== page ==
The world needs nuclear power to fight climate change and action should be taken to expand the use of this clean energy source and help build “a low carbon bridge” to the future, the International Atomic Energy Agency (IAEA) said in a landmark statement supported by dozens of countries at the COP28 climate conference.\
Announced by Director General Rafael Mariano Grossi at a high-profile event of the 28th United Nations Climate Change Conference (COP28) in Dubai, it was the first time such an IAEA statement was issued, its broad international backing underlining increased global interest in nuclear power to tackle the existential challenge of a rapidly warming planet.
The statement is a further indication of a new momentum for nuclear power as a source of reliable low carbon energy, needed also to meet growing electricity demand and achieve sustainable economic development.
“The IAEA and its Member States that are nuclear energy producers and those working with the IAEA to promote the benefits of peaceful uses of nuclear energy acknowledge that all available low emission technologies should be recognised and actively supported,” the statement read by Director General Grossi said.
“Net zero needs nuclear power,” it said. “Nuclear power emits no greenhouse gasses when it is produced and contributes to energy security and the stability of the power grid, while facilitating the broader uptake of solar and wind power.”
Today, 412 nuclear power reactors operating in 31 countries make up more than 370 gigawatts of installed capacity, providing almost 10 per cent of the world’s total electricity and a quarter of its low-carbon supply. Several countries – including Bangladesh, Egypt and Türkiye – are building their first nuclear power plants, while many others have also decided to introduce nuclear energy. In addition, existing nuclear power countries, including China, France, India and Sweden to name a few, are planning to expand their nuclear programmes.
“Studies confirm that the goal of global net zero carbon emissions can only be reached by 2050 with swift, sustained and significant investment in nuclear energy,” the statement said.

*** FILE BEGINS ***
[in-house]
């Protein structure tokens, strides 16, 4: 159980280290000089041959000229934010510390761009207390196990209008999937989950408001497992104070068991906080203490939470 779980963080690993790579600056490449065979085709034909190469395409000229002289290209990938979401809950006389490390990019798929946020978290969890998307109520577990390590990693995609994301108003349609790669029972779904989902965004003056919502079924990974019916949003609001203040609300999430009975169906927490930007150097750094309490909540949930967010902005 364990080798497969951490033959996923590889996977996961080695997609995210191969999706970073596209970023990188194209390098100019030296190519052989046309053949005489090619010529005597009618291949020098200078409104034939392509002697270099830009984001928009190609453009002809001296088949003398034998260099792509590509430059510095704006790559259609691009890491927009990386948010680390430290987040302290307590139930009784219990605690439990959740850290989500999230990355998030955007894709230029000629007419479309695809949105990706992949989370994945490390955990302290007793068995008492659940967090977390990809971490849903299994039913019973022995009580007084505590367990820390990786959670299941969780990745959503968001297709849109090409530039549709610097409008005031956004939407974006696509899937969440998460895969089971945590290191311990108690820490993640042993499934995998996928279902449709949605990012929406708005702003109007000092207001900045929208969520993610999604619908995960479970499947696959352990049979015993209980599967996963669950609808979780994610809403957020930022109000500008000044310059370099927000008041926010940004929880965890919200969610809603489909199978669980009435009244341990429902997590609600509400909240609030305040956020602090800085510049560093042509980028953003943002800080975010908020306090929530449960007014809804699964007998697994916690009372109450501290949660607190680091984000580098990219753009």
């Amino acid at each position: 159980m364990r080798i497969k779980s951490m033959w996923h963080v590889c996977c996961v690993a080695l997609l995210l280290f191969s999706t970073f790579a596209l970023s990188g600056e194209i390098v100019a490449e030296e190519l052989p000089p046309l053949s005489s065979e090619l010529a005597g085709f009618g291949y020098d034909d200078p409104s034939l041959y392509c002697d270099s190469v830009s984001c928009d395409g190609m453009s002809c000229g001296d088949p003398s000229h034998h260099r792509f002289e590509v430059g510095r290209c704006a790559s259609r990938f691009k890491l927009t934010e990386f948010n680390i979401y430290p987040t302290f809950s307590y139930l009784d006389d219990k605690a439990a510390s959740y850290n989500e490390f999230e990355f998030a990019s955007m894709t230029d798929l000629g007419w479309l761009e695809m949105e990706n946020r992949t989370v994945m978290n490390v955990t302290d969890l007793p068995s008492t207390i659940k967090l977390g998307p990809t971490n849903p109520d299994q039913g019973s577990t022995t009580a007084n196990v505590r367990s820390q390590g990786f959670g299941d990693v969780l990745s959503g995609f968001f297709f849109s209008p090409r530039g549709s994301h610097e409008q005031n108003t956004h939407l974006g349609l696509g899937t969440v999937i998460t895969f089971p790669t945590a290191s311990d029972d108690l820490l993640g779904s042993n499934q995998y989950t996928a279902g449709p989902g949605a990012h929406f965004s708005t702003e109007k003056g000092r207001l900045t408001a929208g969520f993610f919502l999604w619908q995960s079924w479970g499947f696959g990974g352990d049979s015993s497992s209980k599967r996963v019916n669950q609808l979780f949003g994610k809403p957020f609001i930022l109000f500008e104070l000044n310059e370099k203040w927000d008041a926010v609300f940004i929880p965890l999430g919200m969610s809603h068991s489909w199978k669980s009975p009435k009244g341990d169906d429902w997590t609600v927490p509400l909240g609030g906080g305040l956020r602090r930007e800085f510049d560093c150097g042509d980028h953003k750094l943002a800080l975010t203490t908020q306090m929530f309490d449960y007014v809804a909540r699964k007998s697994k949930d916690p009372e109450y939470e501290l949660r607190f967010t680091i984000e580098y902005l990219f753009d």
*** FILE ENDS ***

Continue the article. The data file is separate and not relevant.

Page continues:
It underlined the importance of innovations in the nuclear sector such as small modular reactors that aim to make nuclear power easier to build, more flexible to deploy and more affordable. In addition, “continuous plant life management and refurbishment ensure the ongoing safety and reliability of our existing fleet, allowing it to provide decarbonized energy to the electric grid and other sectors,” the statement said.
Since the beginning of the 21st century, nuclear power has avoided the release of some 30 gigatonnes of greenhouse gases. It can also contribute to addressing climate change in areas apart from generating electricity, notably in helping to decarbonise district heating, desalination, industry processes and hydrogen production, the statement highlighted.
“Resilient and robust nuclear power has the potential to play a wider role in the quest towards net zero carbon emissions, while ensuring the highest level of nuclear safety and security,” it said.
Director General Grossi said that “achieving a fair and enabling investment environment for new nuclear projects remains an uphill battle. We are not at a level playing field, yet, when it comes to financing nuclear projects.”
“Analysts widely agree that nuclear power capacity will need to more than double by 2050 for current climate goals to be reached. We will need even more capacity to go beyond the electricity grid and decarbonise transport and industry,” he told the IAEA Board of Governors last month.
In a further step to enhance the prominence of nuclear power, leaders from around the world will gather in Brussels in March next year for the first-ever Nuclear Energy Summit, hosted jointly by the IAEA and Belgium.
FILE PHOTO: Director General Rafael Mariano Grossi